Safari company & publisher
Africa Geographic
Wildlife . People . Travel
Shenton Safaris

African wild dogs are big predators of impala in most areas where the ranges of the two species overlap.  Whilst the average impala will feed a small pack of dogs for a day, larger packs need more food.  They can try to kill more impala, and this happens quite frequently with successful packs.  They can also switch to larger prey animals like kudu.

The Linyanti dog pack that run in the area around Dumatau and Savuti camps practice both strategies, though not always with success.  With the pack currently consisting of 11 adults, the addition of 9 healthy pups that were born in late May has meant that the dog’s daily food requirements have increased radically.
On a morning game drive out of Dumatau camp we watched a hunt in progress.  As happens often, the adults had set off in a loose formation combing through the woodland fringing the Linyanti River.  Upon sighting a herd of impala, they accelerated into action.  Within moments, we had lost sight of most of the dogs.  One adult dog stayed behind, guarding the nine pups as they waited for the hunters to return.
Suddenly we noticed that one dog had located a small group of kudu, and was pursuing them at pace.  The dog, a male, had managed to home in on a single female kudu, and was chasing the fleeing antelope hard, gaining ground all the time.  As we watched, the wild dog closed right up on the kudu.  The kudu ended up running right along the rivers edge.  Both animals were now coming towards us at pace, and as we watched the wild dog increased its stride, overtaking the kudu, and moving towards the region around its neck.  At that moment the kudu changed direction suddenly, and crashed into the water.  The wild dog gave up the chase, and sat down to wait.  The Linyanti River is home to large crocodiles and cautious wild dogs here have learned not to enter the water.
The unfortunate wild dog was joined by the pups, and their babysitter, but none of the dogs made any move to go into the water.  The kudu stood in a small clump of reeds, just a few metres inside the river.  After about twenty minutes the dogs gave up and moved off in search of the rest of the pack.  The kudu waited at least that long again before dashing off to safety.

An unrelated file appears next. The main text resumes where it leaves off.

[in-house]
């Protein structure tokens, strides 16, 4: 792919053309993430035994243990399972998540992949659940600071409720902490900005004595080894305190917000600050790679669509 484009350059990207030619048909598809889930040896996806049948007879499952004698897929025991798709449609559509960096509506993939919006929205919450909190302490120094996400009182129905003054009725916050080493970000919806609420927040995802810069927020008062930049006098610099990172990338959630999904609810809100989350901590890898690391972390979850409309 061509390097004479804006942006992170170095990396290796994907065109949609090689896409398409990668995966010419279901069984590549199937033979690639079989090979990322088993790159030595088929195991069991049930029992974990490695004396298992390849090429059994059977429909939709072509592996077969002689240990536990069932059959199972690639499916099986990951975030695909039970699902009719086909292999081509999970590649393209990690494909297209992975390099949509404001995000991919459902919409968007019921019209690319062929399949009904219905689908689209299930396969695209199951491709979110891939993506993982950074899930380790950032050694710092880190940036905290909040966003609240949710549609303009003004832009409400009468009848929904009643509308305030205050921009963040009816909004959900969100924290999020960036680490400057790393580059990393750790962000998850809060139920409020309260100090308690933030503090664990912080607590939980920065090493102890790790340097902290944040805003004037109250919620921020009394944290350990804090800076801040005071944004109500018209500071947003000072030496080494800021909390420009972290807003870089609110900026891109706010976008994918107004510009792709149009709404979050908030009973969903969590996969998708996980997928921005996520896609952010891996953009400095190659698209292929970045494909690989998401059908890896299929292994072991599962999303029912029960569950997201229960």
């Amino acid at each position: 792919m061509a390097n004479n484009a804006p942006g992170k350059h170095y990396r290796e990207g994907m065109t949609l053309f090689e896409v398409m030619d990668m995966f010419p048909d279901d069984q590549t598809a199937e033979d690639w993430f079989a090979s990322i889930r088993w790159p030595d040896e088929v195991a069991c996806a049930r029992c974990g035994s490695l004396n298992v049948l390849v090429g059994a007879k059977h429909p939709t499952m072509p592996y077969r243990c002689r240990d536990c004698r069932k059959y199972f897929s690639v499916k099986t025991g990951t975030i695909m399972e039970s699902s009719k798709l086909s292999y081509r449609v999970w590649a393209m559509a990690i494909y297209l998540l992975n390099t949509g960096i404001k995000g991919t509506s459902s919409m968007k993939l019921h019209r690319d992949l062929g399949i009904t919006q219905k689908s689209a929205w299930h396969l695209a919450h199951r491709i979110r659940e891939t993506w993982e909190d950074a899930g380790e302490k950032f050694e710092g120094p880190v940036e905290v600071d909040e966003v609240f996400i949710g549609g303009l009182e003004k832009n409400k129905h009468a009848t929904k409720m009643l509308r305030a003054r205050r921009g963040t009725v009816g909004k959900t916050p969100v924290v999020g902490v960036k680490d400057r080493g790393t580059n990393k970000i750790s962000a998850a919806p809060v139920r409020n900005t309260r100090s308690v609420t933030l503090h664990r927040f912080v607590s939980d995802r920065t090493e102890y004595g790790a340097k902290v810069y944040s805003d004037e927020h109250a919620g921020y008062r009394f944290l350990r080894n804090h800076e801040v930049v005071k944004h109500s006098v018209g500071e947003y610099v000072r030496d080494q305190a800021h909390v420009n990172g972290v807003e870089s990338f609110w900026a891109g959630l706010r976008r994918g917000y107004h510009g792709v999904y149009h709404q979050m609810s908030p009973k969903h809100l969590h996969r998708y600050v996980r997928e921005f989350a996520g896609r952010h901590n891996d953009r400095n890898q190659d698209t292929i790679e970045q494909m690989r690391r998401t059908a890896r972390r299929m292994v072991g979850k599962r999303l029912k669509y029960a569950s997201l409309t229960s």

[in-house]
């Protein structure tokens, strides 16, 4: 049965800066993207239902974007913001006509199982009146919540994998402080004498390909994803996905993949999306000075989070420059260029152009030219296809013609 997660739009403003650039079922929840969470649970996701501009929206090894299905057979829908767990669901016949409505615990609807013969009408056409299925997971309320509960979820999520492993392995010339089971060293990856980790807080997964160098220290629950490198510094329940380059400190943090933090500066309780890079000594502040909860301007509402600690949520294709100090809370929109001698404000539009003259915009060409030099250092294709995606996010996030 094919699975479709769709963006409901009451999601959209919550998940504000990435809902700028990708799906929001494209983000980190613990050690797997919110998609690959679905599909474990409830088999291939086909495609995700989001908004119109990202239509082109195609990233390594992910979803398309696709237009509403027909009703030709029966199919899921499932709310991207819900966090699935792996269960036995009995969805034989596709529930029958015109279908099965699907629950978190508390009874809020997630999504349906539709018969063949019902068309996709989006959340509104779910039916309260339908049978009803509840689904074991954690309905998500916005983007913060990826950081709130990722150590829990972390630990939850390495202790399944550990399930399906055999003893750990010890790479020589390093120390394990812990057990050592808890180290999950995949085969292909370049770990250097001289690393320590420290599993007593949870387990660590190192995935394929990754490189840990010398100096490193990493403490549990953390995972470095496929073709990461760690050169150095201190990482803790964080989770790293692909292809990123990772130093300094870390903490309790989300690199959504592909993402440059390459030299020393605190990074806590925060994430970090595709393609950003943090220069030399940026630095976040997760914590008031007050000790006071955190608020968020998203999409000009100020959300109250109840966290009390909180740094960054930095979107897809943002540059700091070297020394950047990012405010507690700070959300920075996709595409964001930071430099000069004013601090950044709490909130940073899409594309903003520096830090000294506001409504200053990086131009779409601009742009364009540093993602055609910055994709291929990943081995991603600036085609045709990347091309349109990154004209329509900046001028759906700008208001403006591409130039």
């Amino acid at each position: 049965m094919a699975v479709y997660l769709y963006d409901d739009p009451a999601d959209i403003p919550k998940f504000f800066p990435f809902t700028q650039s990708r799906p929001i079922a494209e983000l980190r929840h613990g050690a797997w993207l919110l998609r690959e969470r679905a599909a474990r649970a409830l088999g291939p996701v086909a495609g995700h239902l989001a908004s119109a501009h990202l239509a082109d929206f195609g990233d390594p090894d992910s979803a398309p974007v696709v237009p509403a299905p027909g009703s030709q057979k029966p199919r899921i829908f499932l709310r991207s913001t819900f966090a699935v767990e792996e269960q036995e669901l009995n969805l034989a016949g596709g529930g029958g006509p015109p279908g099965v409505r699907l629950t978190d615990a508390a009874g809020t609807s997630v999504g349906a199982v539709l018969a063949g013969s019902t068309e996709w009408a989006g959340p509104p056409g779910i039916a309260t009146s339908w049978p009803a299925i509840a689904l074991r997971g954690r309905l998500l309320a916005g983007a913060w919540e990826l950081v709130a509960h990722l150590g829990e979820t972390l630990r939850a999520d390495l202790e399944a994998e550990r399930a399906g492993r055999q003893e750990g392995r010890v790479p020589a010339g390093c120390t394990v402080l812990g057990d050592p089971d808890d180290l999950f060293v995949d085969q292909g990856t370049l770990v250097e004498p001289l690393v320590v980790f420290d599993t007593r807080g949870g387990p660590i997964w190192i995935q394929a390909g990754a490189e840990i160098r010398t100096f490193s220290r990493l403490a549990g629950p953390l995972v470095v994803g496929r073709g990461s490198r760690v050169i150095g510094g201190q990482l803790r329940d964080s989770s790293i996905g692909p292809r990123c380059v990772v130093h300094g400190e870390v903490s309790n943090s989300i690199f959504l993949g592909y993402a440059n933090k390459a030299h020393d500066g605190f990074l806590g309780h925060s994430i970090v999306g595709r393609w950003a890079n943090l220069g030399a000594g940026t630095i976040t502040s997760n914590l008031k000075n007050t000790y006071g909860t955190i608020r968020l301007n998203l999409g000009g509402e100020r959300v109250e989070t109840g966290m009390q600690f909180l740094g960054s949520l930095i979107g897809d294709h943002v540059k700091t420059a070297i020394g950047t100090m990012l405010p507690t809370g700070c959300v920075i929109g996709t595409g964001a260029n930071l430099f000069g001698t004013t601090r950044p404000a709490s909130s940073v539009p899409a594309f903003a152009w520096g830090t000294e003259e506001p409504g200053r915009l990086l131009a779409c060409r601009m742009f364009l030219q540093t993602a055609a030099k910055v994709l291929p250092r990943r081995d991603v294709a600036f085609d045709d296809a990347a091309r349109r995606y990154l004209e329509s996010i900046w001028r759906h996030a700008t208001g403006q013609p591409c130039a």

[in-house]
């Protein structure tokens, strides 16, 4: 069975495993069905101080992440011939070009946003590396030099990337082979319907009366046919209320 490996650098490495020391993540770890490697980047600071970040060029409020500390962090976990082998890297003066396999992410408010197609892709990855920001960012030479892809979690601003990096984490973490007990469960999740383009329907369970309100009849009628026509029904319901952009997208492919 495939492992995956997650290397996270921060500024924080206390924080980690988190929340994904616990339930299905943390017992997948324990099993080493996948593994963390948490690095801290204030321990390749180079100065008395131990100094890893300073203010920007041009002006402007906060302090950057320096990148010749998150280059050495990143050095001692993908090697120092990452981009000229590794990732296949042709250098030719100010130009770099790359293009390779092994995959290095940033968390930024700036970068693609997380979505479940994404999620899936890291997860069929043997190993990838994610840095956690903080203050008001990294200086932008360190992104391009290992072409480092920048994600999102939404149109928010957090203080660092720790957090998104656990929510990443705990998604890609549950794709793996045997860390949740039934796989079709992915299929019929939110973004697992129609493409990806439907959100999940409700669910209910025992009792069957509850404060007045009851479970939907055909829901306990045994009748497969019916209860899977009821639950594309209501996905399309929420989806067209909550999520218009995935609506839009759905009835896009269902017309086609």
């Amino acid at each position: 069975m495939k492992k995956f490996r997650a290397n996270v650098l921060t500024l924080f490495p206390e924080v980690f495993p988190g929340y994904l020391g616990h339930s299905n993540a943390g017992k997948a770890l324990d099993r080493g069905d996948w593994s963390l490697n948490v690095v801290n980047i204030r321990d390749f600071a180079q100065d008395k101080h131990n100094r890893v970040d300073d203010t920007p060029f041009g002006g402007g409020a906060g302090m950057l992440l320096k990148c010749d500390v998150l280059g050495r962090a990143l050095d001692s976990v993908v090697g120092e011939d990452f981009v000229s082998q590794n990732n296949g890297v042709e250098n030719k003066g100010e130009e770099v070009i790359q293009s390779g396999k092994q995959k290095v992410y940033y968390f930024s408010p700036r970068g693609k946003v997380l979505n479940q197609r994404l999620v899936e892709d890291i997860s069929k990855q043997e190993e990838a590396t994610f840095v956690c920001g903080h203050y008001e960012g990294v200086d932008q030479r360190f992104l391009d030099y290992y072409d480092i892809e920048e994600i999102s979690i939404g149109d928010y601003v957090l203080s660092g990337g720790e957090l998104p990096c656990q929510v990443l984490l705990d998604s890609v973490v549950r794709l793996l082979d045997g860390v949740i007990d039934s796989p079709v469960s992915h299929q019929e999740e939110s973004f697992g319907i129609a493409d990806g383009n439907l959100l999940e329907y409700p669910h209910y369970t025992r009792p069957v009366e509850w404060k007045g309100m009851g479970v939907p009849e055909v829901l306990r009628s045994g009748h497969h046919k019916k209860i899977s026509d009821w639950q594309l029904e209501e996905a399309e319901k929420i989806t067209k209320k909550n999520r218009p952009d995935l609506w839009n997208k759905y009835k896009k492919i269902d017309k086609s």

Although wild dogs can easily kill impala on their own, a struggle with a fully-grown female kudu could be a bit risky for a single dog.  Had the rest of the pack been on hand for the chase, things might have turned out differently.  On several other occasions the wild dogs have managed to kill female kudu quite easily.
In the end the Linyanti pack went hungry for that day, but next morning they got two impalas at the same time!


I am a South African who grew up in the former Transkei, (now the Eastern Cape) and I spent much of my time along the Wild Coast. For over ten years I have been working as a guide in northern Botswana, for a company called Wilderness Safaris. I spend many days of each year leading photographic safari trips with small groups of people through our fixed camps in the Kalahari, Okavango, Linyanti and Savuti regions, mostly. My special interests are birds, lions and photography, in no special order. When I am not guiding in the field, I take part in some of our companies environmental projects. Botswana is a country with a solid conservation ethic, and I am fortunate to be able to share some of what I do and see by means of my writing and my images. Visit my photography page